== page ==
The stations included in the sale are Rhythmic CHR “U92” 92.5 KUUU, Alternative “X96” 96.3 KXRK, Variety Hits “Rewind 100.7” KYMV, Country “Eagle 101.5” KEGA, and CHR “Mix 107.9” KUDD in the Salt Lake City market and Oldies 940 KMER and AC

Dell Loy Hansen already owns Sports “ESPN 700” KALL in the Salt Lake City market along with Real Salt Lake, Wasatch Property Management, Inc. with a real estate portfolio in excess of $1.2 billion and nearly a dozen venture companies with some 900 employees located across Utah, Idaho and California. The companies range from sports clubs, recycling and waste disposal, a golf course, a plastic injection and molding company as well as a wood milling company and a utility management and billing service.

The American Advertising Federation – Utah selected three judges for its annual American Advertising Awards, the ADDYs. UT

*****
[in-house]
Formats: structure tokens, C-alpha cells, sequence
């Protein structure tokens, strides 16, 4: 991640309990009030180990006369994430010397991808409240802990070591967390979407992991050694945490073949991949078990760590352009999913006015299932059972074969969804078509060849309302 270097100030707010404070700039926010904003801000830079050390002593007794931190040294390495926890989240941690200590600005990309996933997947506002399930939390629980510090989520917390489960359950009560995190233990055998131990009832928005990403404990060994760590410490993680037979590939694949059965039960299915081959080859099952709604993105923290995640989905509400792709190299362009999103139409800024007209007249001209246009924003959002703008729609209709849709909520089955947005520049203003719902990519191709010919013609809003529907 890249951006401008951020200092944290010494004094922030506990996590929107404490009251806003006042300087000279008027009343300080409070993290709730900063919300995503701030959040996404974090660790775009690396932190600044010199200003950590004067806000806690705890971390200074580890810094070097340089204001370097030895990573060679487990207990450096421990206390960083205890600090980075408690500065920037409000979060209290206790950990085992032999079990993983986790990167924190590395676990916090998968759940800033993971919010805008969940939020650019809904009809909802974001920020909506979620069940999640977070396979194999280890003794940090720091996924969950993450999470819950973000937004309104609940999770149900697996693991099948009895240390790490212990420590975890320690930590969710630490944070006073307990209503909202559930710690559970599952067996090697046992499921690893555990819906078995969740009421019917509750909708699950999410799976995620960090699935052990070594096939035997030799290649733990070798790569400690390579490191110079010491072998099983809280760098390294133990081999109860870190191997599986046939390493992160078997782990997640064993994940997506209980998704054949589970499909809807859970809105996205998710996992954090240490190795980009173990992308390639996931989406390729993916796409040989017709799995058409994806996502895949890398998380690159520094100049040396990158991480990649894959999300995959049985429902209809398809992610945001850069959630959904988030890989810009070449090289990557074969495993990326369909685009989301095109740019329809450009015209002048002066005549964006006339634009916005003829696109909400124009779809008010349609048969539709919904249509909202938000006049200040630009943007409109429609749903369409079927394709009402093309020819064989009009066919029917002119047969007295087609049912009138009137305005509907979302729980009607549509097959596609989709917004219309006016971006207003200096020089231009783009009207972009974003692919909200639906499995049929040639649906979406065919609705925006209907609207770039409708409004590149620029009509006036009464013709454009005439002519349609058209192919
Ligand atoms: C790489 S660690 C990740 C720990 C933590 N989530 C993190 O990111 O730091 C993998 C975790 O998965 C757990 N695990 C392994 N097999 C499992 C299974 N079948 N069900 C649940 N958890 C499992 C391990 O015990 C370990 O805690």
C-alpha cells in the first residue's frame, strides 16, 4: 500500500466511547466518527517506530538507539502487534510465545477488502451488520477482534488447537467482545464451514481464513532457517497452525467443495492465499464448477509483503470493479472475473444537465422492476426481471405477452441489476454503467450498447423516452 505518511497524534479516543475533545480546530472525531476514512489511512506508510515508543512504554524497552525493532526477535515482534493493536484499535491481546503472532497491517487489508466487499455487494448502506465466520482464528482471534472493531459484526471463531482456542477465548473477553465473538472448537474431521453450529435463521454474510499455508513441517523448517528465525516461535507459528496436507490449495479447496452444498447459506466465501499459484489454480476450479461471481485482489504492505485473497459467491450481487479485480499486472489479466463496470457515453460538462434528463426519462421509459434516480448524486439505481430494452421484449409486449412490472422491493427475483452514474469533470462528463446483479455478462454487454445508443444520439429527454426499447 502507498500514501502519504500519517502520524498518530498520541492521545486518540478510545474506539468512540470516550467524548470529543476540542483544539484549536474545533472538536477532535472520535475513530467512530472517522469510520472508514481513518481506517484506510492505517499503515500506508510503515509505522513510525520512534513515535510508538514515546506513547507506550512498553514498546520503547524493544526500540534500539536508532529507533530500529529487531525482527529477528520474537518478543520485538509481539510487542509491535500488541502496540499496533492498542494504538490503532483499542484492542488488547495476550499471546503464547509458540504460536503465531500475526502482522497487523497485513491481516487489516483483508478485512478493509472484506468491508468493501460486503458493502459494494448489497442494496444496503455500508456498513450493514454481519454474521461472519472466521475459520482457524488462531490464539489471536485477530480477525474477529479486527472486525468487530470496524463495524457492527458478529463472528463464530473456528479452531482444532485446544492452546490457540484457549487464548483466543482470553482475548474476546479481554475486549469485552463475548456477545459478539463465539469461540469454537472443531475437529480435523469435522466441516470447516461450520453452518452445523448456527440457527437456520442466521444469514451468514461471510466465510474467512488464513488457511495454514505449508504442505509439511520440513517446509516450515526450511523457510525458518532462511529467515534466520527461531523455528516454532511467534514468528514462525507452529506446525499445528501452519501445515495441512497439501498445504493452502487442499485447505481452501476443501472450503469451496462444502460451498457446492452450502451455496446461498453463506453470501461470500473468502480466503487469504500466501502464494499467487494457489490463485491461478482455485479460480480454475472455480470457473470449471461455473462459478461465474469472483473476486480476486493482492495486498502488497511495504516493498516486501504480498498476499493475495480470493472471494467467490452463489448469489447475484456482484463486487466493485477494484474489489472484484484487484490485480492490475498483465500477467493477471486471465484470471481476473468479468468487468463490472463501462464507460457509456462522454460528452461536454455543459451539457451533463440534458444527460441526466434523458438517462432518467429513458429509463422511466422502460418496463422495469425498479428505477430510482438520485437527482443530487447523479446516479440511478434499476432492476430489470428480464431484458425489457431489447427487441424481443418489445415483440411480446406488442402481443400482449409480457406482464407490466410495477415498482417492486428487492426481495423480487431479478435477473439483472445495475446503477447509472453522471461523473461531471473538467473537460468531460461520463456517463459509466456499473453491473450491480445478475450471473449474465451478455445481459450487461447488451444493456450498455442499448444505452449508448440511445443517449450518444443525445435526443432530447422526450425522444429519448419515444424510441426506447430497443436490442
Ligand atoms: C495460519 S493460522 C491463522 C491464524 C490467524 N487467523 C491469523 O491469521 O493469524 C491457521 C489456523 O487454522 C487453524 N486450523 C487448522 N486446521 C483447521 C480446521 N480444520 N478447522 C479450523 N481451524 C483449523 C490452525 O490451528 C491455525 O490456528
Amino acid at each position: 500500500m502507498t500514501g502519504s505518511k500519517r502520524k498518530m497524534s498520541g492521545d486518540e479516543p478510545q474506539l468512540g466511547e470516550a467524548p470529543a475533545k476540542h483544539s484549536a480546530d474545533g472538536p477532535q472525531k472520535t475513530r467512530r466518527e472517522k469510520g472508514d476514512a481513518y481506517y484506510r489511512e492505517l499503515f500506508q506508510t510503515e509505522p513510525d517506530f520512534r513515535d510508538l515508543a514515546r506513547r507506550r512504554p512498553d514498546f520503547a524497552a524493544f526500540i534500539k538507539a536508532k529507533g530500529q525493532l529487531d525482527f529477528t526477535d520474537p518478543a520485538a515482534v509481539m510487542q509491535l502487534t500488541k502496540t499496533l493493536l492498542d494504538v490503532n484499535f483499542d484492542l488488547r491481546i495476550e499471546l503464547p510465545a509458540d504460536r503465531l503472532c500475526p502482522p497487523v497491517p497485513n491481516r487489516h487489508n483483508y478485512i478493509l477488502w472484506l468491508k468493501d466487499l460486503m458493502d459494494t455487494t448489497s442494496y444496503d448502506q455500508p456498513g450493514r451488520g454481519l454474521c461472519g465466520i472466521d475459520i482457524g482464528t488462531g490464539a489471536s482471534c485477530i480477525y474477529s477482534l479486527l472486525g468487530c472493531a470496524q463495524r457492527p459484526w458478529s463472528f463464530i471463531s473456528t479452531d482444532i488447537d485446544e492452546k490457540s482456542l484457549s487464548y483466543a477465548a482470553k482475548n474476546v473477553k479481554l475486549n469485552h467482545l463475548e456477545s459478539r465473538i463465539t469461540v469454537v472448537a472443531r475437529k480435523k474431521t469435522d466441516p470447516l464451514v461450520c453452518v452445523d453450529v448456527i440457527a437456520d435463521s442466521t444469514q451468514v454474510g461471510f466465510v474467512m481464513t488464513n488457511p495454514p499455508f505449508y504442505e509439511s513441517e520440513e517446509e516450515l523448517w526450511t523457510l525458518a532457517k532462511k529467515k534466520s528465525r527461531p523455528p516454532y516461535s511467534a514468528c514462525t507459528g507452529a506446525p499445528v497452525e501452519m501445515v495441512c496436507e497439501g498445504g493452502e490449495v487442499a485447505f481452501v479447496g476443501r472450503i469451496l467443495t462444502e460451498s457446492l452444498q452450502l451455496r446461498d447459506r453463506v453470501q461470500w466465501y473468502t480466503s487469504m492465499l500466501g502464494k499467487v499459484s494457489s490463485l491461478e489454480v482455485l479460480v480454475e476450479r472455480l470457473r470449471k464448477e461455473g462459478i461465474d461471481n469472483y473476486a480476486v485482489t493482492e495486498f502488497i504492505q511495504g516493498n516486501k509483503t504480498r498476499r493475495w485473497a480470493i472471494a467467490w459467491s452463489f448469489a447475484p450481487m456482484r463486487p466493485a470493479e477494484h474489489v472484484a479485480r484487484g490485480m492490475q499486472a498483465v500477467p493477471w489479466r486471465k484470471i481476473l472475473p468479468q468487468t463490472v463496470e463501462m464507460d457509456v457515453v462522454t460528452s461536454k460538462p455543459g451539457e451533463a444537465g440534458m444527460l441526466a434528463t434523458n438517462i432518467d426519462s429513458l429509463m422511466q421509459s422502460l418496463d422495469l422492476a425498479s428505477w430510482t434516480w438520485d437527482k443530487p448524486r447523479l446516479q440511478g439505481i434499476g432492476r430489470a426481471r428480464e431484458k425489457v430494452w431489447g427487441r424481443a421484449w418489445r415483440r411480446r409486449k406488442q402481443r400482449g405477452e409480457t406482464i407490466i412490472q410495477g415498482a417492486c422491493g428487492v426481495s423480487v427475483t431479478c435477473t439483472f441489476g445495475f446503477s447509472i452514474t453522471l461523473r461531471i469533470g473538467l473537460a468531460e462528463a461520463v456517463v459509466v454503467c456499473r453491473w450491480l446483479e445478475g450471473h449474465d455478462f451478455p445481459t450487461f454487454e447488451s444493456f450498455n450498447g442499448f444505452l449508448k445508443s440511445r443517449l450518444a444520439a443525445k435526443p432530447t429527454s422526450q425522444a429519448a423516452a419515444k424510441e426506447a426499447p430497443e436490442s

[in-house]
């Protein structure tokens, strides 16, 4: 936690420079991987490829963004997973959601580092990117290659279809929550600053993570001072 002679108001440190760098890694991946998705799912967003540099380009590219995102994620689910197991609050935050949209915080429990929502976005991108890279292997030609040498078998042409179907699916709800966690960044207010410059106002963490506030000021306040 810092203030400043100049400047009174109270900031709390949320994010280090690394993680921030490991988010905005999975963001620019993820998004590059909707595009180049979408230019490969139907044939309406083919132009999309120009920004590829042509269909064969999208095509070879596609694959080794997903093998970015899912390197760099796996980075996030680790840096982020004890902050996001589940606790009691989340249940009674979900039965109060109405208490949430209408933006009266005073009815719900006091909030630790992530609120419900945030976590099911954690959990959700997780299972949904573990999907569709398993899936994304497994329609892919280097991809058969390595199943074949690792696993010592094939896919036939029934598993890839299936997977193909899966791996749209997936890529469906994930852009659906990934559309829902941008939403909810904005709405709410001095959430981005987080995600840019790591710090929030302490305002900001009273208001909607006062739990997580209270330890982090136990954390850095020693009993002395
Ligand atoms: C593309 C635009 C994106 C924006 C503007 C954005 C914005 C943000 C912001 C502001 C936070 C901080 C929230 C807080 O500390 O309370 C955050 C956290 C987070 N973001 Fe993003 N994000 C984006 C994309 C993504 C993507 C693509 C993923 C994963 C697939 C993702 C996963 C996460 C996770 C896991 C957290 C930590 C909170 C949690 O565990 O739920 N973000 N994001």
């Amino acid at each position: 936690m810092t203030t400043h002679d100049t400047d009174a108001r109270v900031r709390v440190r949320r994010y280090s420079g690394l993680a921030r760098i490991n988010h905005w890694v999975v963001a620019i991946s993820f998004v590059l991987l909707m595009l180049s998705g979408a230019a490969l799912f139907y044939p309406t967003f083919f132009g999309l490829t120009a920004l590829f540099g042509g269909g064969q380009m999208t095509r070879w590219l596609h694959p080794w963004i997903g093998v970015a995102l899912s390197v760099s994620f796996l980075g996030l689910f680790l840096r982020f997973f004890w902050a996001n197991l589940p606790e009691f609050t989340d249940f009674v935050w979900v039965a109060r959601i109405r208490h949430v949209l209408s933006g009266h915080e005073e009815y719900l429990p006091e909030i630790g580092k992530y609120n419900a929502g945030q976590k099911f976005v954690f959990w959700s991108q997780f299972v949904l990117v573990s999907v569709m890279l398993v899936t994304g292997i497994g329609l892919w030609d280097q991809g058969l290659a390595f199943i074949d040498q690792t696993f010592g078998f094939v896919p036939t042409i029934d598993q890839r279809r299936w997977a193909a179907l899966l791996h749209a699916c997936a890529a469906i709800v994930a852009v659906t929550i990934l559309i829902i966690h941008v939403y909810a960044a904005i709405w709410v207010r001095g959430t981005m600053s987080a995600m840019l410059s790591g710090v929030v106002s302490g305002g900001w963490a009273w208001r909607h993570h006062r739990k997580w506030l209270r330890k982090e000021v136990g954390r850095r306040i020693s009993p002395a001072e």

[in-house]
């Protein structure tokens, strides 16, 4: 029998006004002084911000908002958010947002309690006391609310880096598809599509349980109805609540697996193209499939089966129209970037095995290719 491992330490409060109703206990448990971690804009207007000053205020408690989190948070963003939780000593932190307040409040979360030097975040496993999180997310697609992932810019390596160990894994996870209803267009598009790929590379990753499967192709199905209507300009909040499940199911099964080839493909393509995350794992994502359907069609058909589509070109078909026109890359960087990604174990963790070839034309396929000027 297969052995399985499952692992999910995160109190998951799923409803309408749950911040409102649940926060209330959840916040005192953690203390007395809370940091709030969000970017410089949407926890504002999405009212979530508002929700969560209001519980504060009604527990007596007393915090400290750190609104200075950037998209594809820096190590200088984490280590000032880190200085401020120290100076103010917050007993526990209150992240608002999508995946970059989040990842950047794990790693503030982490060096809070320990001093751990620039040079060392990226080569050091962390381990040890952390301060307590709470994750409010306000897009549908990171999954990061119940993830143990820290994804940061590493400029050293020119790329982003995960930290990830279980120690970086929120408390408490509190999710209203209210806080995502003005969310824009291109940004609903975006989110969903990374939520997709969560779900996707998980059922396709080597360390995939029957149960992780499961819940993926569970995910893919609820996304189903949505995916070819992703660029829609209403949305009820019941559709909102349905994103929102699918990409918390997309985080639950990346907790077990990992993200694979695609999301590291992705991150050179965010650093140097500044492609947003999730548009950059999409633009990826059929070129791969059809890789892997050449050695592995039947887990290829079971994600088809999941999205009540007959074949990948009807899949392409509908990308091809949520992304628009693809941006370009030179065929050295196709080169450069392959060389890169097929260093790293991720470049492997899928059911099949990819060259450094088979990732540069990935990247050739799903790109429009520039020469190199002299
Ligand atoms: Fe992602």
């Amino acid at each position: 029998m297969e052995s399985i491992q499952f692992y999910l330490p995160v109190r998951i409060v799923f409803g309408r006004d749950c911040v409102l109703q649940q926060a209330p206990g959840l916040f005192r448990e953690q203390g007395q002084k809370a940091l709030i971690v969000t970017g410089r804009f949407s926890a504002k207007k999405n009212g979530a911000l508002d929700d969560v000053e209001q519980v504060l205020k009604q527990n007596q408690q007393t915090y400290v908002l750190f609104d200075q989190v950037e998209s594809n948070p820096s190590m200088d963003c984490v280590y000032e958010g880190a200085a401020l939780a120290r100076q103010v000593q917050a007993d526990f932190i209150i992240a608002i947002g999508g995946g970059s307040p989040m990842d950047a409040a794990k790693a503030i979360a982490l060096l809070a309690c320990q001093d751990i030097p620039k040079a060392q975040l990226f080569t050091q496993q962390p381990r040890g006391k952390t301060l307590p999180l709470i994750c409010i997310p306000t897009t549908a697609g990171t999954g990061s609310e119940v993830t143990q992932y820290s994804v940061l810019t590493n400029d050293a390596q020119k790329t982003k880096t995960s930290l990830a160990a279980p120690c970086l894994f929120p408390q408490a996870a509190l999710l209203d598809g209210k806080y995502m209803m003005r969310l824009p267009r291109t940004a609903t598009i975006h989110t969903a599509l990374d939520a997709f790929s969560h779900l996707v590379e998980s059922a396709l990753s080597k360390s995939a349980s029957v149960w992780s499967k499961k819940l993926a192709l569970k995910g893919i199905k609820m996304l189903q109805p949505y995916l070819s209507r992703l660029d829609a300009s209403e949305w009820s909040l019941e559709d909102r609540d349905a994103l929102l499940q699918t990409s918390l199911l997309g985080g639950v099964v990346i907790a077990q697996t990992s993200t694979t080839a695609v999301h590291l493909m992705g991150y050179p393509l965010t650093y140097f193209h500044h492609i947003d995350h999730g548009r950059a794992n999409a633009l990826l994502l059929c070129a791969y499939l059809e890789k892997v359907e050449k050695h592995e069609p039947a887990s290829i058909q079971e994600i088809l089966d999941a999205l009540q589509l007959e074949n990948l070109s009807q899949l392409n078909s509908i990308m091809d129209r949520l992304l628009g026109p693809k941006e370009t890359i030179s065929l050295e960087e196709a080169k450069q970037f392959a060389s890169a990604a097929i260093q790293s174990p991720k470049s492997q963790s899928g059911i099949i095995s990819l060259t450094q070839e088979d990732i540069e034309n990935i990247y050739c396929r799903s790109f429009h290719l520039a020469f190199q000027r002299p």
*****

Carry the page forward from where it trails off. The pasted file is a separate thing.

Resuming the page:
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The sale is anticipated to close in spring, 2014 and it is expected that with local ownership focus, Simmons Media will grow and innovate to serve the stations’ constituency and stake holders.

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Patrick Maravilla, creative director, EVB, San Francisco, CA Patrick’s career has led him to working at agencies like 72andSunny, AKQA, Crispin

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news briefs Porter + Bogusky and he is currently the Creative Director of The Evolution Bureau in San Francisco. His background in the digital and traditional advertising worlds has led him to create some of the most recognizable work for brands like Coke Zero and Samsung.

He also spent some time at RPA working on Honda.

Josh Souter, Creative Technologist, McKinney, Raleigh-Durham, NC


Josh is a digital designer, storyteller, frontend developer, UX cobbler, a hair salon owner, and a filthy liar. He’s excellent at 10 things. One of them is crafting digital experiences.

assignment would include development, implementation and evaluation of a comprehensive branding and public engagement program to promote “Utah: Life Elevated®” in state, nationally and internationally.